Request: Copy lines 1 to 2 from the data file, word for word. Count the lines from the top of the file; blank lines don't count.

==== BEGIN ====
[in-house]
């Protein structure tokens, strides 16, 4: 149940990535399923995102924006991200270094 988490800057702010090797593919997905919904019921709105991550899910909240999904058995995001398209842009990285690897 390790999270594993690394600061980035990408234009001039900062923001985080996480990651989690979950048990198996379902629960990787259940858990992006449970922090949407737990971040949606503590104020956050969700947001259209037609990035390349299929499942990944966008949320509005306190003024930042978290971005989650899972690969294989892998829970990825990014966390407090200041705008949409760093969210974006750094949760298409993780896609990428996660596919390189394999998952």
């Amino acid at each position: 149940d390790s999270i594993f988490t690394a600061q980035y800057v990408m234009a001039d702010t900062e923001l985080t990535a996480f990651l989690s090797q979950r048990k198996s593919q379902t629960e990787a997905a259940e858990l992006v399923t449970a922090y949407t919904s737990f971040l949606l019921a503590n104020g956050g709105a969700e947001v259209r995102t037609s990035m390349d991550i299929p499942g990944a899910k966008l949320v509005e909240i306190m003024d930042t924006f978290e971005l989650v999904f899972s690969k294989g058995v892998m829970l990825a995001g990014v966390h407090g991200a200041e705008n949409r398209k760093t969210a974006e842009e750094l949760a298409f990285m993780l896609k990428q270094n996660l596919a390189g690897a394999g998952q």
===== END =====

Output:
[in-house]
């Protein structure tokens, strides 16, 4: 149940990535399923995102924006991200270094 988490800057702010090797593919997905919904019921709105991550899910909240999904058995995001398209842009990285690897 390790999270594993690394600061980035990408234009001039900062923001985080996480990651989690979950048990198996379902629960990787259940858990992006449970922090949407737990971040949606503590104020956050969700947001259209037609990035390349299929499942990944966008949320509005306190003024930042978290971005989650899972690969294989892998829970990825990014966390407090200041705008949409760093969210974006750094949760298409993780896609990428996660596919390189394999998952």